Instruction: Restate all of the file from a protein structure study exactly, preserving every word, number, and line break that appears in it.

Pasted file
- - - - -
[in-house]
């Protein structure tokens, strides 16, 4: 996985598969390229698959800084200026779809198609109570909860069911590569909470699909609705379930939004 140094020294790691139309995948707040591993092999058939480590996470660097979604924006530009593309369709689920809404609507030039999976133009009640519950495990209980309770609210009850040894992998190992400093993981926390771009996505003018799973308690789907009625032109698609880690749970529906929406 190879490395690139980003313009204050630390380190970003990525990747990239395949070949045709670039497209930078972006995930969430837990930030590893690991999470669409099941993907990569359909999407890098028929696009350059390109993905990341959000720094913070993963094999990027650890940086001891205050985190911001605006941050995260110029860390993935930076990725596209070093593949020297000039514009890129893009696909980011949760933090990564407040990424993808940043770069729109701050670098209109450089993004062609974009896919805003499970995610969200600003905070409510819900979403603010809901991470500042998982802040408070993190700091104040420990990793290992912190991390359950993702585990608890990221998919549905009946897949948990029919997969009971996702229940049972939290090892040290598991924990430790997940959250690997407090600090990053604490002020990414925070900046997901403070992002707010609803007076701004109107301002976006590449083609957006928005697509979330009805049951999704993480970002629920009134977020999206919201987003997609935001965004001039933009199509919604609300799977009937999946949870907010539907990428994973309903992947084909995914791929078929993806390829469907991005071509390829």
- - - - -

[in-house]
């Protein structure tokens, strides 16, 4: 996985598969390229698959800084200026779809198609109570909860069911590569909470699909609705379930939004 140094020294790691139309995948707040591993092999058939480590996470660097979604924006530009593309369709689920809404609507030039999976133009009640519950495990209980309770609210009850040894992998190992400093993981926390771009996505003018799973308690789907009625032109698609880690749970529906929406 190879490395690139980003313009204050630390380190970003990525990747990239395949070949045709670039497209930078972006995930969430837990930030590893690991999470669409099941993907990569359909999407890098028929696009350059390109993905990341959000720094913070993963094999990027650890940086001891205050985190911001605006941050995260110029860390993935930076990725596209070093593949020297000039514009890129893009696909980011949760933090990564407040990424993808940043770069729109701050670098209109450089993004062609974009896919805003499970995610969200600003905070409510819900979403603010809901991470500042998982802040408070993190700091104040420990990793290992912190991390359950993702585990608890990221998919549905009946897949948990029919997969009971996702229940049972939290090892040290598991924990430790997940959250690997407090600090990053604490002020990414925070900046997901403070992002707010609803007076701004109107301002976006590449083609957006928005697509979330009805049951999704993480970002629920009134977020999206919201987003997609935001965004001039933009199509919604609300799977009937999946949870907010539907990428994973309903992947084909995914791929078929993806390829469907991005071509390829």